Doctors make mistakes. There; I’ve said it. For those of us in the profession, that can be a hard pill to swallow, but the earlier that lesson is learnt the better, not only for our patients but also for ourselves.
Doctors make mistakes – the important question is, can we admit that? And how do we deal with it?
I read with interest last weeks blog post on the @re-humanising website: Remembering examples of humility. The author asks if humility is a trait that is developed over time – whether we, as health care professionals travelling along the road that is our career, witnessing the suffering that we do, and making the mistakes that we will undoubtedly make, develop the deepening humility that is often witnessed in those in the later years of their careers. I’ve no doubt that this is the case. And this leads me to question the impact of the these life lessons on the individual; how much suffering can one witness and how many mistakes can one make before the personal impact becomes too much to bare?
We get things wrong. We make unwise decisions, we misjudge the risk, we fail to pick up on clinical signs or disregard symptoms. We listen, but with our ears not truly tuned in. We misinterpret a test result, or fail to spot the pattern that could have led us to the correct conclusion. We are distracted, interrupted, hungry, angry, late or tired. We are often all of these things. We may be unfamiliar with our new work environment, feel intimidated by those around us or maybe have an unconscious (or conscious) prejudice. We are struggling with the demands placed upon us; work demands, personal demands, financial, social, political. In the main we don’t mean to feel and do these things, at least I don’t think we do, but these things happen, with potentially devastating consequences. These are the days when the holes in the Swiss cheese align exactly, and a patient; a person, someones loved one, is harmed as the result of our actions, aided and abetted by a system that doesn’t quite have the safety nets in place to prevent it.
I would love to question those who seem to lack the humility that last week’s author witnessed in the experienced professor. Do they truly lack humility, and if so why? Maybe they are afraid to show the humility they possess deep inside, frightened of the impact of doing so; maybe scared of the negative effect on their careers, concerned about their reputation or terrified that removing the armour surrounding them will give their personal demons the chance to destroy them from the inside out. Maybe they feel that humility has no place in medicine, believing patients need and deserve doctors who tell rather than listen; prescribe rather than consult, command rather than co-construct.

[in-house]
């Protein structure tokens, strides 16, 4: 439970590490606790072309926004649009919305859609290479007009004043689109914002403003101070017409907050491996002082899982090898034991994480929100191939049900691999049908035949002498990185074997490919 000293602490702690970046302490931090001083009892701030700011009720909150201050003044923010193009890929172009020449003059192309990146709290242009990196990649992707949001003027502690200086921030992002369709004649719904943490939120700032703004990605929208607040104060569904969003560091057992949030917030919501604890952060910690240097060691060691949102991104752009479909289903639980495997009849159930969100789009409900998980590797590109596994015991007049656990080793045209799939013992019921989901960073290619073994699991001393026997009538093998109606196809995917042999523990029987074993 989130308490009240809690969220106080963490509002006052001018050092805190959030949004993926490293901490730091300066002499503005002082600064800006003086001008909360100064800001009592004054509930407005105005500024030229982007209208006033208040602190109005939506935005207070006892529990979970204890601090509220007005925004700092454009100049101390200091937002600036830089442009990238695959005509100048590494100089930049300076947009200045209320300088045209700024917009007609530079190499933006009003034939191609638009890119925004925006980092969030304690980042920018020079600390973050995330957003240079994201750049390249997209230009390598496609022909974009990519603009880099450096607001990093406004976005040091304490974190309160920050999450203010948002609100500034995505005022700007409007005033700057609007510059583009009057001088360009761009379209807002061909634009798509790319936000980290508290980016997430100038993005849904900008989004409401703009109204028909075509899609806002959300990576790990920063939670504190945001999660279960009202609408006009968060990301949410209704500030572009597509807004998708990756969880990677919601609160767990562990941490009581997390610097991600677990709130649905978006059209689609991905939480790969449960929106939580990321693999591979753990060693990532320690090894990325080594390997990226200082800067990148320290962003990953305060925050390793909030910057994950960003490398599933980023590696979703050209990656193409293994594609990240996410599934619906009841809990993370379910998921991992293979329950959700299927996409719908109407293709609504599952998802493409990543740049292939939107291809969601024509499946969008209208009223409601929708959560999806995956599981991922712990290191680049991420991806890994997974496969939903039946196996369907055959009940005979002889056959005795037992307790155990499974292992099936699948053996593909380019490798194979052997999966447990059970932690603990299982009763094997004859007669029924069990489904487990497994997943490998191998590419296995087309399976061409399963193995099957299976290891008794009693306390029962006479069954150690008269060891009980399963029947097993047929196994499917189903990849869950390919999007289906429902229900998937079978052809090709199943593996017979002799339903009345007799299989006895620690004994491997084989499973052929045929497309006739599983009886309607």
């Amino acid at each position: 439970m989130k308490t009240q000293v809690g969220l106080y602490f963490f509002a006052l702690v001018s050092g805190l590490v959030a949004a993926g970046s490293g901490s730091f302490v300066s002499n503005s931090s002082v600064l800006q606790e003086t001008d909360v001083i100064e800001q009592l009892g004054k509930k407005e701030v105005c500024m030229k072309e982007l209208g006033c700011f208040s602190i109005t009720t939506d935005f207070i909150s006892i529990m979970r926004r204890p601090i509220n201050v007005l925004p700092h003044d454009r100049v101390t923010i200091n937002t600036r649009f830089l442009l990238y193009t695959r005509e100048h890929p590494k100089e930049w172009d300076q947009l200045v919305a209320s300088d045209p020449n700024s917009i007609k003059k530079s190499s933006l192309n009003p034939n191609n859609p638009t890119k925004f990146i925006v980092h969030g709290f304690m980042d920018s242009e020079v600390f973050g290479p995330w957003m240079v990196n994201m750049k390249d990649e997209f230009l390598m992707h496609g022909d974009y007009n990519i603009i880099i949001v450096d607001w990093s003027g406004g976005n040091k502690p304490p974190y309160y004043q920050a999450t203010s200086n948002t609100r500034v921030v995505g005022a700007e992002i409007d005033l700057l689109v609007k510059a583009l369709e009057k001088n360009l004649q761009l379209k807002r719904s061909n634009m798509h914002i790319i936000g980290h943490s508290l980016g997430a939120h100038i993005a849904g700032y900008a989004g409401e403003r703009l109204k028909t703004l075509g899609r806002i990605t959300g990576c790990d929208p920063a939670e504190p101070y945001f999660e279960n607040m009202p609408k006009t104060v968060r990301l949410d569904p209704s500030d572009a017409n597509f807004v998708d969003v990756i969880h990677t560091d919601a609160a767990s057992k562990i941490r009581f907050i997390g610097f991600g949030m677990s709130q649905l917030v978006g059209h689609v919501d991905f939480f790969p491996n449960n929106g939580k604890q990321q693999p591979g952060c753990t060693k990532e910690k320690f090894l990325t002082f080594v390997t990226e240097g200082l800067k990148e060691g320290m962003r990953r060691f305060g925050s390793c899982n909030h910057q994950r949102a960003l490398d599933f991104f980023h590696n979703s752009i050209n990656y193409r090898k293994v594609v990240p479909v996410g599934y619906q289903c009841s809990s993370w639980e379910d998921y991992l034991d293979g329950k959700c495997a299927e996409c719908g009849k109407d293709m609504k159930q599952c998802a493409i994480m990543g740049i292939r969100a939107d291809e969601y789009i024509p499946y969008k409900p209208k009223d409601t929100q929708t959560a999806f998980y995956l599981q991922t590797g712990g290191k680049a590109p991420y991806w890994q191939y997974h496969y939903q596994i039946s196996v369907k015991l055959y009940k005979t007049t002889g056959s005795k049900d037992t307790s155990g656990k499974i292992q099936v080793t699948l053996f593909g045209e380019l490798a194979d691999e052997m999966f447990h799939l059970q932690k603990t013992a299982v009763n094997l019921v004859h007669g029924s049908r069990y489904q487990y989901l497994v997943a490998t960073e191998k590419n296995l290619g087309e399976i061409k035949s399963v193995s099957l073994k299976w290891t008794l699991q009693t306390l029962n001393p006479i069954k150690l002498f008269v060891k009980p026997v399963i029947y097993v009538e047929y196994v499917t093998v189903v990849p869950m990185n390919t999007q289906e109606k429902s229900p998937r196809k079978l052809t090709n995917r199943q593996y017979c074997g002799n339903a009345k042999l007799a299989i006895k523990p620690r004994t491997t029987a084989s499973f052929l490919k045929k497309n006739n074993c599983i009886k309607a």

There have been some whom I’ve worked with over the years who I wish I’d asked these questions.
Confident, all knowing, capable, proud.
Cocky, ignorant, incompetent, arrogant.
Tentative, reserved, competent, humble.
How fine the line between these three sets of characteristics, how quickly one can morph to another, and back again, and how often these characteristics become jumbled together. What is the best combination? Do the behaviours we witness always mean the same?
I’ve recently had the honour of listening to the mother tell the story of a young man, her son, who died a few years ago. His complex needs had been poorly managed and both he, and his parents, were not listened to when they repeatedly voiced concerns about the administration of a drug which ultimately led to his death. She told her story to a room packed with healthcare workers of all backgrounds, and for an hour the room was silent, the abundance of downward, tear stained eyes in the audience testimony of the impact of her words. There will be many in the room that day who would have gained the next tick on the humility scale, if one were to exist.
Humility in healthcare develops because of stories, both told and untold. Lived experiences of good and bad, happy and sad, right and wrong. It can’t be taught, there is no eLearning module or journal or blog. But there will always be stories, and the more we share them, the stronger and hopefully more humble we will become.